If anyone is looking for a cheap hotel in Venice stay on the ‘mainland’ part and catch the quick train across.
 
Now also in Alicante:

 
Now also in Alicante:

* our home is not the patio of gringos" it is not normal saying that in Spain. I read all the banners on the photos and none says that. The general term for foreign visitors from Europe or North America is " guiri".
 
The focus is on reducing the risk of failure through being well prepared. 2nd ed.
* our home is not the patio of gringos" it is not normal saying that in Spain. I read all the banners on the photos and none says that. The general term for foreign visitors from Europe or North America is " guiri".
Thank you for noticing this and pointing it out, @Pelegrin. You are one of the very forum members who live in Spain and are a native of Spain and of the Galician region.

I noticed immediately that the linked article is published on a website with an url ending in .cl - that is cl for Chile. These online news articles are not wrong in themselves but they are usually written by an author who has never set foot on the location that is reported about, and the whole text is just a mishmash of other news agency reports and other online articles of the same sort. While they contain bits of facts from here and there and everywhere I don't expect to gain any major new insight from them. The reference to "she told MailOnline that organisers ..." made me feel even more wary. MailOnline, at least that is my guess, is the website of the UK tabloid Daily Mail.
 
No wouldn’t have got an invoice, or would have discarded immediately. The only Italian city that seems to verbally always mention the tourist tax is Rome. €2 from memory. Never seem to anywhere else.
I rarely ask for an invoice for a stay at a hotel and if I get one, in paper form or by email, I, too, throw it away or delete it.

I had an idea just now: I checked my old bookings in Booking.com. Within the last 12 months for example, as one can see, I paid a tourist tax ("city tax") of € 7.84 for one night in a hotel in Rotterdam and of € 2.88 for one night in a hotel in Paris. I remember Paris in particular because the room as such had been prepaid online and I had to pay the €2.88 separately when I checked in at reception. Is there a big deal being made about this? Of course not. Do visitors stay away in droves from Paris and from Rotterdam because of this tourist tax? Of course not.

We are discussing a potential tourist tax for Santiago because we read about the proposal for such a tax in the Galician newspapers. If such a tax had been introduced years ago, we would barely be aware of it. But currently we are being made aware of it but it is, as somebody wrote many posts ago, essentially a political issue between the Santiago city administration and the Galician regional administration due to the fights between various political parties and their different views and plans for urban and economic policy.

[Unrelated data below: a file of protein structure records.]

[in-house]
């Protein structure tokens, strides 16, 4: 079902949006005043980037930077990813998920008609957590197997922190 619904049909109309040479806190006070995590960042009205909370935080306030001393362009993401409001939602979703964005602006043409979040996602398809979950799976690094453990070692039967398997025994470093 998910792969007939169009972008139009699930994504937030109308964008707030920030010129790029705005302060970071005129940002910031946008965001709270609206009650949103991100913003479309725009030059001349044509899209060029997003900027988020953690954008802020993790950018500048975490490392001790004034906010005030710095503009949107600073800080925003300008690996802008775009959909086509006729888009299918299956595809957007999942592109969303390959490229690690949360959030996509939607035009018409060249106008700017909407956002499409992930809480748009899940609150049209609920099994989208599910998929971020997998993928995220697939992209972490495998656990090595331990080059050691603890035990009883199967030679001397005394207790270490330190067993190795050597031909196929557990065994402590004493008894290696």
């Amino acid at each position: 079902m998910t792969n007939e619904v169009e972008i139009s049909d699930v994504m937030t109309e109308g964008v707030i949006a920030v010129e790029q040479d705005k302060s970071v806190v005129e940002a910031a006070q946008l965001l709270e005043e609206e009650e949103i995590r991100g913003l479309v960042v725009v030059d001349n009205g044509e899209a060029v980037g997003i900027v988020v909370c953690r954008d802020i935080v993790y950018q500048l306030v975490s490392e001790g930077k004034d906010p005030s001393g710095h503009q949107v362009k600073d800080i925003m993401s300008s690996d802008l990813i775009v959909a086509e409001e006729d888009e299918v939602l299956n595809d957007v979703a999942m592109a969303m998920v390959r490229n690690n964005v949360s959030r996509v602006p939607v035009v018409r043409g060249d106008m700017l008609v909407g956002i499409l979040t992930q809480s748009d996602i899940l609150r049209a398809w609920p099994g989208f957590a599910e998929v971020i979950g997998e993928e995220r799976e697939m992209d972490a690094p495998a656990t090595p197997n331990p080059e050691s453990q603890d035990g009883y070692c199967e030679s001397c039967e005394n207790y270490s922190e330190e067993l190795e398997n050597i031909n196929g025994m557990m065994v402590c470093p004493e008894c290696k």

Rotterdam.jpg

Paris.jpg
 
Ideal sleeping bag liner whether we want to add a thermal plus to our bag, or if we want to use it alone to sleep in shelters or hostels. Thanks to its mummy shape, it adapts perfectly to our body.

€46,-
Scrolling through the pictures showed this one. It’s not a big deal, but the reporting is accurate.

View attachment 174694
Ten points go to @peregrina2000! ☺️

When I put the photo into Google Search to find the original source, a Daily Mail article appeared. Exclusive even! So I was at least right in this respect. It was published 2 days ago. And the Mail editors know how to write catchy headlines. ☺️

 
I see now that the linked article which is published on a Chilean website is an exact copy-paste job of the original British Daily Mail article. Which has readers' comments, too. One point of relevance for Camino pilgrims is perhaps the question of AirBnB and similar, a topic raised in the article and in some readers' comments.

A spokesperson is quoted as advising this: Rethink whether it is ethical to stay on AirBnB, for example.
 
The one from Galicia (the round) and the one from Castilla & Leon. Individually numbered and made by the same people that make the ones you see on your walk.
I am sure it will play out big in the UK media this week. This weekend is the big ‘getaway’ when most of the schools finish so everyone is off to wherever at the weekend esp. Spain! So I would expect to see plenty of coverage as this is far ‘juicier’ than passport queues than have been the summer holiday nightmare story in the third week of July for the past few years. Anyway as my Indian mate who resides in Spain tells me that at least it has taken the pressure of migrants who often get the blame for lack of housing, so it’s not all bad. Send tourists to London. We will have them!!

I stay in accommodation booked thru either AirBNB or booking . Com for about 300 nights of the year but never really notice the tax proportion of it, unless I pay at check in and they specifically mention it. Airbnb is very itemised re with all the various fees and discounts listed. So I remember Rome for example. Quite a few places outside Europe too. Just focus on final price I guess even tho at the bottom end of market.

I am slightly loathe to get involved in the broader debate. I spend probably aprox. 40% of my time in Spain, but it is hard to get a view as an ‘outsider’ esp. when politics will play a part as it always does. Possibly a lot of the protesters are reasonably affluent and maybe the youth unemployment don’t have a voice. I don’t know but wouldn’t surprise me. Things are never as straightforward as they seem. It’s a global issue of course too. I would no more likely tell Americans how they solve their issues as folks from Barcelona. But I don’t like statements like ‘don’t book Airbnb’ which are the equivalent of me shouting out ‘don’t drive’, or ‘don’t eat meat! .

Cruise Ships are huge money as it has a huge American base and that’s where the money and consumption is.
 
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In case you want to recreate this cake, here is an easy (and gluten-free) recipe, from a fairly well-known food maven. She's American but has lived and worked in Spain for a number of years...
Hi Camino pilgrims Thank you for having me on your forum. I will be travelling the Camino again this September,my second trip, and was wondering if it is acceptable to stay in the hostels and...